An article from the American Council on Exercise (ACE) recently jumped out at me. The authors are the Nutrition Twins who are identical twin sisters and, as they describe themselves, “veggie and chocolate loving, registered dieticians and personal trainers.” Now, how can you not like them? I’m a personal trainer who also likes chocolate and enjoys food just like you - even the “whoa, I can’t believe a fitness trainer is eating that” food. I’ve completed some nutrition courses but I’m not a registered dietitian nor a nutrition expert. But the Nutrition Twins are and here is what they have to say about foods that are bad for our heart.
Deep-fried foods. Deep frying foods creates trans-fats and trans-fats can raise the bad cholesterol. Also, these foods often contain saturated fats and are high in salt (risk factors for heart disease). The option to deep frying foods is to bake them.
Fast foods. The majority of fast foods are fried, high in salt, sugar and calories. Again, all risk factors for heart disease. Take the time to plan your meals daily and not depend on fast foods. Are you living fast and furious with too many commitments? Take a moment to consider the benefits versus the risks of these commitments that may be making you live unhealthy.
Margarine. Again, the words trans-fat comes to mind when talking about margarine. A trans-fat is created when the plant oil is processed and made into a solid. Instead, use a soft spread that doesn’t contain the word “hydrogenated” or “partially hydrogenated” in the ingredients.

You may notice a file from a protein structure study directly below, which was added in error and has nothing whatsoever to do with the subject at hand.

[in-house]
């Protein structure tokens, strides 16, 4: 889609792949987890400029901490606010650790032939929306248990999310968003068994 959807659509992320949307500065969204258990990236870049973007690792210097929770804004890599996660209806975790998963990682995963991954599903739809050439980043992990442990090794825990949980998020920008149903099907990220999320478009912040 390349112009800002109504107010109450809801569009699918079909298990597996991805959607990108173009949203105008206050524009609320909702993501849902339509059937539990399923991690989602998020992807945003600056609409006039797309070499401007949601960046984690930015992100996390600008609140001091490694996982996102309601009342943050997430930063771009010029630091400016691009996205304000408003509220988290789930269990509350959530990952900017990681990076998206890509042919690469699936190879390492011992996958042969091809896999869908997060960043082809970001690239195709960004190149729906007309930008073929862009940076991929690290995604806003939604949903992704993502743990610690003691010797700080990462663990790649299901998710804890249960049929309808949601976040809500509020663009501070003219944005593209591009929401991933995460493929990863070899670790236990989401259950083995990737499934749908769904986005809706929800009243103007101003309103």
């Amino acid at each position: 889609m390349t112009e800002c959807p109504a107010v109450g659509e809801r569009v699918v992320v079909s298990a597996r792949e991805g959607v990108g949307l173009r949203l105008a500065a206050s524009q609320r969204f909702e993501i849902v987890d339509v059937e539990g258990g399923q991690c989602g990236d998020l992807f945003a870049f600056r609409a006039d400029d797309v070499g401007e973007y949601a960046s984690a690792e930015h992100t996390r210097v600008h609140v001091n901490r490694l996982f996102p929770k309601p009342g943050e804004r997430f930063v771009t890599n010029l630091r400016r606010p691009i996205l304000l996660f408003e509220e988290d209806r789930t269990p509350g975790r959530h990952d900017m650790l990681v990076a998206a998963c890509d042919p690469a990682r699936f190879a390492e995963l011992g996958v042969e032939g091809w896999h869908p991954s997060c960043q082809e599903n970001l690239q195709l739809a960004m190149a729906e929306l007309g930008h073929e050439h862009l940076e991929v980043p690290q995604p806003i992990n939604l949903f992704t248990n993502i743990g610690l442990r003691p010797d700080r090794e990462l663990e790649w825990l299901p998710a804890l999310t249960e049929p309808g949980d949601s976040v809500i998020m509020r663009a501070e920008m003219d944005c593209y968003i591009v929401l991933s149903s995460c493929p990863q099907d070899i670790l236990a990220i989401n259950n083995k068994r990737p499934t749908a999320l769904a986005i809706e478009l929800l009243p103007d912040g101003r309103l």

Processed meats. Bacon, sausage, pepperoni, salami, cold cuts and cured meats are all processed meats. I know, I just said bacon and I love bacon! Who doesn’t? But I’m very careful to make bacon a treat and not overeat it. Researchers suggest limiting processed meats to once a week. You can choose eggs, fresh fish, poultry, beans and lean red meat instead.
Salt. Salt is in a lot of foods today. A New England Journal of Medicine study showed that most people eat 4,000 mg a day when the recommended maximum is 2,300 mg. Instead use spices, vinegars and squeezed lemons on your foods and limit the amount of packaged foods you eat.
Sugar-Sweetened drinks. Look around. Sugar drinks are everywhere and in most people’s hands these days. Sugar drinks contribute to inflammation, high blood sugar and increased risk of heart disease. Instead, drink water, seltzer or unsweetened drinks. You can also infuse water with orange, lime, lemon and other flavors such as cucumber and watermelon.
All these foods are very popular in our society today because they’re easy to buy and eat. We have a saying in the fitness training business that puts it all into perspective. “You can’t exercise away or out train poor nutrition and overeating.” Think about that and make wise food choices.
Here’s to your great health.
Jonathan Souder is the Fitness Director at Manor House, an Acts Retirement-Life Community in Seaford, Delaware. This column appeared in the October 12, 2017 edition of the Seaford Star.